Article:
When we talk about the word “Malay”, what first comes to your mind? An island somewhere in Sumatra? Java? Borneo? A phrase used to refer to people in Malaysia? A kind of native language?
While all these are (somewhat) true, the concept of being a Malay and speaking Malay (or Bahasa Melayu, as more commonly known in Malaysia) has seen progress and numerous changes with the times to become the version it is today. And talk about versions – there is no one specific version of Malay because it is spoken across different countries, each with its own unique take on the language! But what does it mean to learn Malay and why should you take up a Malay course particularly if you’re living in Kuala Lumpur?
"I am Malay" or "I speak Malay": A tutorial in Malay
What is Malay?
The word “Malay” in itself refers to any member of an ethnic group in the Malay peninsula and portions of its surrounding islands of Southeast Asia, including the east coast of Sumatra, the coast of Borneo, and other smaller islands that in this area. More specifically, in Malaysia, being a Malay (“Orang Melayu”, or “Malay people”) means to profess the religion of Islam, speaks Malay habitually, and conforms to Malay custom.
When we refer to Malay as a language, we are referring to a branch of the Austronesian, or Malayo-Polynesian language family. While being widely used as the main language in Malaysia and Indonesia as a second language, Malay is spoken as a native language by people across the Malay Peninsula, Sumatra, Borneo, and the many small islands of the area. The exact number of folks who speak Malay is estimated to be around 198 million to 290 million people!
It is said that of the various versions, or dialects, of Malay, the most important is that of the southern Malay Peninsula, which is the basis of standard Malay and the official language used in Malaysia (the other one is Bahasa Indonesia, or Indonesian, which is the official language of the Indonesian archipelago). This standard version of Malay is also widely spoken in Indonesia, Brunei, Thailand, and Singapore, which are all neighbouring countries to Malaysia.
How does Malay look like?
One distinct characteristic of Malay grammar is the use of affixes (adding particles to the beginning or end of a word or inserting particles within the word) and doubling to offer changes in meaning or for grammatical purposes. For example, while the original word for “buy” in Malay is “beli”, we can add affixes to “beli” to change the way the word can be used – “mem-beli” means “to buy” whereas “di-beli” brings the meaning of “be bought”. In doubling words, we may use this technique to indicate the plural form of the original word (e.g. “bunga-bunga” to demonstrate many flowers while “bunga” itself refers to only a single flower) or to derive new meanings (e.g. changing “melompat” to “melompat-lompat” to specify from simply “jumping” to “jumping around”).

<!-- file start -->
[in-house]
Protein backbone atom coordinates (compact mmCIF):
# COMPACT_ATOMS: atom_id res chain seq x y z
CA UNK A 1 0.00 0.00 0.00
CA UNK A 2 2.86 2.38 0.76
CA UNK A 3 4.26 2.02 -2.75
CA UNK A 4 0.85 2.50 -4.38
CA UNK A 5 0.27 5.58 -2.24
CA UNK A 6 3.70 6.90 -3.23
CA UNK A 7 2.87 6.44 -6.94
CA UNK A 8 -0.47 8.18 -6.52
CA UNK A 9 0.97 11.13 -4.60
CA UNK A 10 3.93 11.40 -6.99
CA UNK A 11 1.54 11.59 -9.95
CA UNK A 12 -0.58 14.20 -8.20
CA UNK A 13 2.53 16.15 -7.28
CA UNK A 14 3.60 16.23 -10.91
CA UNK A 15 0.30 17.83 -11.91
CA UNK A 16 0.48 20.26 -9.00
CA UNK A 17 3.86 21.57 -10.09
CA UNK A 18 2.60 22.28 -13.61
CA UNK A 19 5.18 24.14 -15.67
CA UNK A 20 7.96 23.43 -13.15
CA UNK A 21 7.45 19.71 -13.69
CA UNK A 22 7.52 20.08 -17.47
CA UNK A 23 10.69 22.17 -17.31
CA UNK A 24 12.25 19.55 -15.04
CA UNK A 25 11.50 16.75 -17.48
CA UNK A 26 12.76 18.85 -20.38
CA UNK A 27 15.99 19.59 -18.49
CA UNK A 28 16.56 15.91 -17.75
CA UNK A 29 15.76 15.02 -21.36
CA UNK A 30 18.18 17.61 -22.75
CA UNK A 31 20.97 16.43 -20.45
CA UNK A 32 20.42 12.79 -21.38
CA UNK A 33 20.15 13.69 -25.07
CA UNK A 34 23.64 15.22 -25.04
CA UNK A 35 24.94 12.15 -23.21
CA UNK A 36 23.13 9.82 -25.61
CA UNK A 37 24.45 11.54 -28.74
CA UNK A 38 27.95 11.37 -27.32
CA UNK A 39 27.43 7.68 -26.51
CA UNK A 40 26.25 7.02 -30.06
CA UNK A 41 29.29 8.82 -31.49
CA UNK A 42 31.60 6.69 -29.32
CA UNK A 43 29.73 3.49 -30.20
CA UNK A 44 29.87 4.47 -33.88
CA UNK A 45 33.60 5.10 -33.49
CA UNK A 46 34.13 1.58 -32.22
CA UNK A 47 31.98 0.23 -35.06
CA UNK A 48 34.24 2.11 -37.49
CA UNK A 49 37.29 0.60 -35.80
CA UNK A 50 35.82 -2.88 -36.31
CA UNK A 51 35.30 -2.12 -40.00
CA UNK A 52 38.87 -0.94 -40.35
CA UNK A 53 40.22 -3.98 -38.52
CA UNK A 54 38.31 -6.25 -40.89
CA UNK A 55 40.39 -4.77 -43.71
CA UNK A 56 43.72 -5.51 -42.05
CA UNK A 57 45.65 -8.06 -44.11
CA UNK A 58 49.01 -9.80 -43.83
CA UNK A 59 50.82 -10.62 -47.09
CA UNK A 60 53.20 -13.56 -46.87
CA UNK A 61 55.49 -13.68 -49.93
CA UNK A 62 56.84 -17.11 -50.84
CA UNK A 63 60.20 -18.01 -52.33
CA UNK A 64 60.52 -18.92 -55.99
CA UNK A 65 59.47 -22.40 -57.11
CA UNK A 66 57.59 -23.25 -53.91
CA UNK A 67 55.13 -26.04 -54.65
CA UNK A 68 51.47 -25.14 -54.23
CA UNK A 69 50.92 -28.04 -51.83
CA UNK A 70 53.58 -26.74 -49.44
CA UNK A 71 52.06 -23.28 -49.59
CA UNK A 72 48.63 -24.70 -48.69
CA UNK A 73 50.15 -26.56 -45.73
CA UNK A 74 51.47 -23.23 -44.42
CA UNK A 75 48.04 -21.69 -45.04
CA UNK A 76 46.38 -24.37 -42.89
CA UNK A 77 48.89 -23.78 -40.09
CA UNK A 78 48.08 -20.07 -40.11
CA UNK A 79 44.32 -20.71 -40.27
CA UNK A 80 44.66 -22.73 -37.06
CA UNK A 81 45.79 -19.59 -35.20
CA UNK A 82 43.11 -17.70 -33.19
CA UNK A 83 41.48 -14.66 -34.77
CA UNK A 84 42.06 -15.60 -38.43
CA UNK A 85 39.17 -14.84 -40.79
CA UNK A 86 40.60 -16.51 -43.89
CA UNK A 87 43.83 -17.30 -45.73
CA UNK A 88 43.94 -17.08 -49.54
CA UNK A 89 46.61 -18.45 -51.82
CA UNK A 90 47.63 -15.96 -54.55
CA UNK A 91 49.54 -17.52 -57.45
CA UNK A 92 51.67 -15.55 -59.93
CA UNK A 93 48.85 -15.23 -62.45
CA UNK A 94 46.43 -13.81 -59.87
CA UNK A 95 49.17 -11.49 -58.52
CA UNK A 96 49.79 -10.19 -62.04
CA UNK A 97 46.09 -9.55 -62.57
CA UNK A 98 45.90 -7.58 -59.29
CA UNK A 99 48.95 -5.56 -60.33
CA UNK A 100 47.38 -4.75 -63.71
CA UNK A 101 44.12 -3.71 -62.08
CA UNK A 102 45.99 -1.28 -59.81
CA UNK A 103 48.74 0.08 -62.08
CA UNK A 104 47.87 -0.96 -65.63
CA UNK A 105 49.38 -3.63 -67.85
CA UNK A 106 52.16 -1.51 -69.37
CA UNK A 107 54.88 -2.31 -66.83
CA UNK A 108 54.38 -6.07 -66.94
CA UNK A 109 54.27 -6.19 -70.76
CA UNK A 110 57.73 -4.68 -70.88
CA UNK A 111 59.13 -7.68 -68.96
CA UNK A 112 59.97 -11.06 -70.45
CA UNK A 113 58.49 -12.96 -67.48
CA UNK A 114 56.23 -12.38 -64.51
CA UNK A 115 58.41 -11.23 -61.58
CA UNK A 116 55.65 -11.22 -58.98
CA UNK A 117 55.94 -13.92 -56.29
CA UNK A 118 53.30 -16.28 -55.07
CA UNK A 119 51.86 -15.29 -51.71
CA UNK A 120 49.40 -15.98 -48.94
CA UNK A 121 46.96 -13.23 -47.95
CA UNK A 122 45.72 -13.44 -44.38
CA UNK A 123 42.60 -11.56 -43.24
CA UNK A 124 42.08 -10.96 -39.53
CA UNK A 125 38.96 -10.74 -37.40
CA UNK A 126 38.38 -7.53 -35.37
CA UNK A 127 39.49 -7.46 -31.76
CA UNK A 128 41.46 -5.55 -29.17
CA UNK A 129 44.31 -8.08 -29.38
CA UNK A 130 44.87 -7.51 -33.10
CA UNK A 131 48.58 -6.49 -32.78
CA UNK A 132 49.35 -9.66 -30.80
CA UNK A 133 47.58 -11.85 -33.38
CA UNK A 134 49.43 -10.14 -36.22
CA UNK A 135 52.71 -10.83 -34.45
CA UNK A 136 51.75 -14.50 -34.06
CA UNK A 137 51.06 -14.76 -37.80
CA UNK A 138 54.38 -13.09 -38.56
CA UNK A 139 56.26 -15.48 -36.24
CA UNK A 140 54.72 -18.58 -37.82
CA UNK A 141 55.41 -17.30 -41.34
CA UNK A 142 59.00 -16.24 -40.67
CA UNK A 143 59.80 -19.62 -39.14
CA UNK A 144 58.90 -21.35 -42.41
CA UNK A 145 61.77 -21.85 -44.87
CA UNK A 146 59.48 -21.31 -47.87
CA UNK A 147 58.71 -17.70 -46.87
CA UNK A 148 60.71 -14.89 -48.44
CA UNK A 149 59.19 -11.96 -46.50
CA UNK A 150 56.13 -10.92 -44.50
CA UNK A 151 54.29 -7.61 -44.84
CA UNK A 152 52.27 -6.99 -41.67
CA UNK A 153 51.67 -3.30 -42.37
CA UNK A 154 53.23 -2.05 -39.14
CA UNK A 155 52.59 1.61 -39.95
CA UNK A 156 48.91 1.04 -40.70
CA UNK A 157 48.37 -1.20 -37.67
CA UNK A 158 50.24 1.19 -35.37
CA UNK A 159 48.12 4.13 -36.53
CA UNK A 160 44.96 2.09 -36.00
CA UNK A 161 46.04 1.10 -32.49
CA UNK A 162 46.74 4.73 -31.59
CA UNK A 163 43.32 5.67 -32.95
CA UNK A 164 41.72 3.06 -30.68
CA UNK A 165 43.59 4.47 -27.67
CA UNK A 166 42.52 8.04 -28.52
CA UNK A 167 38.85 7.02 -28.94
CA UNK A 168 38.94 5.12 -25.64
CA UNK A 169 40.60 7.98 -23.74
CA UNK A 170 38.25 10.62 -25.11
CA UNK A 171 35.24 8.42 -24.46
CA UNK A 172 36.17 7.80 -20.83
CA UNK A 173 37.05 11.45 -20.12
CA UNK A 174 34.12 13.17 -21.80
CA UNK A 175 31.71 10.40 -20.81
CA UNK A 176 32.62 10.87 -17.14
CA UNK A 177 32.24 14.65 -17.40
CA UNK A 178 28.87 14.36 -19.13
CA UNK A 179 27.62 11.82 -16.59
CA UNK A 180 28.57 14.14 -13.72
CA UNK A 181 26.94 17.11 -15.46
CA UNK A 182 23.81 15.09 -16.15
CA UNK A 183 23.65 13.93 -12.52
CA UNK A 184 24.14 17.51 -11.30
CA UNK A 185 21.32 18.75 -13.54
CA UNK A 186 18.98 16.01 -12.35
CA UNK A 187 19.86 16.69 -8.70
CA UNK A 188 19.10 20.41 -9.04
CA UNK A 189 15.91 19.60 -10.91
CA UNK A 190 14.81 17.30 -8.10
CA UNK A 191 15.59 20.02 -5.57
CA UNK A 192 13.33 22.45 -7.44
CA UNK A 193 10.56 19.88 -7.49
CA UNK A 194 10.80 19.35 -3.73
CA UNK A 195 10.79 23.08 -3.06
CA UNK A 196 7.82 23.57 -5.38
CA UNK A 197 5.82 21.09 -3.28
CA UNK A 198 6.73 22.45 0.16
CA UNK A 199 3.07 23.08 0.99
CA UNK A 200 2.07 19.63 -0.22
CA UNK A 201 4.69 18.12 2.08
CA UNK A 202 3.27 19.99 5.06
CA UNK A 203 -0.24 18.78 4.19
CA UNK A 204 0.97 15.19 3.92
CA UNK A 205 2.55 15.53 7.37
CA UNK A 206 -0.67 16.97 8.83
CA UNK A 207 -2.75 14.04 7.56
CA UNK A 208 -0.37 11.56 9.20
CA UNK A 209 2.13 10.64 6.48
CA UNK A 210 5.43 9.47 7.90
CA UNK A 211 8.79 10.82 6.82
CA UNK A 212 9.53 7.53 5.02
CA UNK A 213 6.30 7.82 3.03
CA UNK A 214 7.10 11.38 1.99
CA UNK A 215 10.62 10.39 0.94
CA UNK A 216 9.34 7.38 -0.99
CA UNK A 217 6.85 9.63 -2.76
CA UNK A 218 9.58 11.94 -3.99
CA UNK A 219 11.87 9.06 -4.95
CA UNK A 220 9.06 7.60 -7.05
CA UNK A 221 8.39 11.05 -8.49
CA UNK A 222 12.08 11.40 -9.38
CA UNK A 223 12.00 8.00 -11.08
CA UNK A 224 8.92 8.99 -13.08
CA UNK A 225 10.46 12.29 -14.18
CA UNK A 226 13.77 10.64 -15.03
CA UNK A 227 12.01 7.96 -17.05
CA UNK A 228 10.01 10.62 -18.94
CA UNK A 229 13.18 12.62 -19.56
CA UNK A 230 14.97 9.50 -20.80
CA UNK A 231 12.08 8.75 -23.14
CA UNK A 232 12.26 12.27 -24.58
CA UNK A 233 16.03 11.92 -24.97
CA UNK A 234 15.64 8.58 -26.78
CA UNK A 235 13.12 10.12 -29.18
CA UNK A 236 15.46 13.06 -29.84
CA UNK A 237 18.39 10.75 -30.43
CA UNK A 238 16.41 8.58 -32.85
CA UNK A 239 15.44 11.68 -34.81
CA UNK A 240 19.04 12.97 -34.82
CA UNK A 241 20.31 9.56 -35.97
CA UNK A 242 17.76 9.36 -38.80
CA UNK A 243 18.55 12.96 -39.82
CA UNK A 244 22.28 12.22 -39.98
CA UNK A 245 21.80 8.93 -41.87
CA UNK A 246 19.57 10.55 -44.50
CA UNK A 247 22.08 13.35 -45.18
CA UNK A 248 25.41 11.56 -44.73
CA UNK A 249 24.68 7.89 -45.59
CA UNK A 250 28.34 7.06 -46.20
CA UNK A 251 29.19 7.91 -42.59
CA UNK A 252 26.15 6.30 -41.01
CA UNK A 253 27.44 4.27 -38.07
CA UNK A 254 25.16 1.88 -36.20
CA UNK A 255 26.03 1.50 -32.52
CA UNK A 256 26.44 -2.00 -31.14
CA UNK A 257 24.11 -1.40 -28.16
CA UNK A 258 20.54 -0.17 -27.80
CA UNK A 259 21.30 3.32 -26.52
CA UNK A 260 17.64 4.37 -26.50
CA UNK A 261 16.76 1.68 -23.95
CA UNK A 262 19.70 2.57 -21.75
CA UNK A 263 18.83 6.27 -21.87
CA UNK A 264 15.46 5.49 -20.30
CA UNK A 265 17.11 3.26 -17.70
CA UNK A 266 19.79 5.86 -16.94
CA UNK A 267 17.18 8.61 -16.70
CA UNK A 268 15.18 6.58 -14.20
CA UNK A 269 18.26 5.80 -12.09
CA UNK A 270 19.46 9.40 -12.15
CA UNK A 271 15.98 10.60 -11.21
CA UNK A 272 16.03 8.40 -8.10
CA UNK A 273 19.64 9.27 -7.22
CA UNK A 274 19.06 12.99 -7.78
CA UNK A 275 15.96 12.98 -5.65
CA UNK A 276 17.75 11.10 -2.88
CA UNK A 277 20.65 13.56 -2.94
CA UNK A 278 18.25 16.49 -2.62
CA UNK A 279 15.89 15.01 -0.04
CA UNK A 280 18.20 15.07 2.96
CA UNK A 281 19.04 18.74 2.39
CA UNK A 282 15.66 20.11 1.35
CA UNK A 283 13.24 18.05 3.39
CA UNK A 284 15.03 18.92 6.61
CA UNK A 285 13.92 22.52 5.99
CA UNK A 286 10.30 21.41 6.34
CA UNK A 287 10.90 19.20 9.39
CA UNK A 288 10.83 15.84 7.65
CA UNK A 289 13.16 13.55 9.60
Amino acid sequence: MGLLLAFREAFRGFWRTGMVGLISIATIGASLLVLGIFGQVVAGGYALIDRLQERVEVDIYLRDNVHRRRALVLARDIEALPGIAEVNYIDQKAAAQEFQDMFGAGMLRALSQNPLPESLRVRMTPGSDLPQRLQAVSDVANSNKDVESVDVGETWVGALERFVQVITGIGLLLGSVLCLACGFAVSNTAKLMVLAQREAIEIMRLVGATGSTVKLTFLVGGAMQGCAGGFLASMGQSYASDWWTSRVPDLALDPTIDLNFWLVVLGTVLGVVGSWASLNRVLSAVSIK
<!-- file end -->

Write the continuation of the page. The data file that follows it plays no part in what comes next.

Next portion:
Modern Malay is written in two slightly varying forms of the Latin alphabet (the Roman alphabet, or the 26 letters everyone had to sing along to in kindergarten), of which one is used in Malaysia and the other Indonesia, as well as in a form of the Arabic alphabet called Jawi, which is also used in Malaysia and parts of Sumatra. Fun fact: the earliest written records in Malay are Sumatran inscriptions dating from the late 7th century! (These were written in the Pallava script which was developed in Southern India.)
With its ties to Malaysia and various other regions, it is no wonder that this language is spoken by up to 290 million people today.
Time to take up a Malay course!
Get the most out of the most spoken Malaysian language
As Malay is the official language of Malaysia, it is also the most widely spoken language throughout the country. The Malaysian community never falls short of its multitude of races and ethnicities – apart from Malays, there exists a strong population of Chinese, Indian, Orang Asli, Bumiputera Sabah, and Bumiputera Sarawak. Even in KL, where English is used as one of the main mediums for communication, Malay remains the lingua franca of the country and its capital, despite the presence of different cultures living together. Hence, finding a tutor in Malay who is qualified to teach you will allow you to better engage with the wider community, which would make it easier for you to get around, or even ask for directions (i.e. “Di mana tandas?” or “Where is the restroom?”).
Become a qualified graduate
If you are a student studying in Malaysia or a fresh graduate seeking a permanent government post, then read on! The Malaysian government has mandated that all candidates sitting for the Malaysian Certificate of Education (Sijil Pelajaran Malaysia, or SPM as it is more commonly referred to) examination pass the Malay subject to qualify for the certificate. In recent years, the government has taken a step further to preserve the national language by making it compulsory for all those applying for government jobs to pass the Malay subject in the SPM examination – even medical graduates require SPM Malay subject qualifications to be accepted into permanent government positions. It is no wonder that many parents eagerly send their children to get tuition in Malay to ensure that their children would meet these qualifications.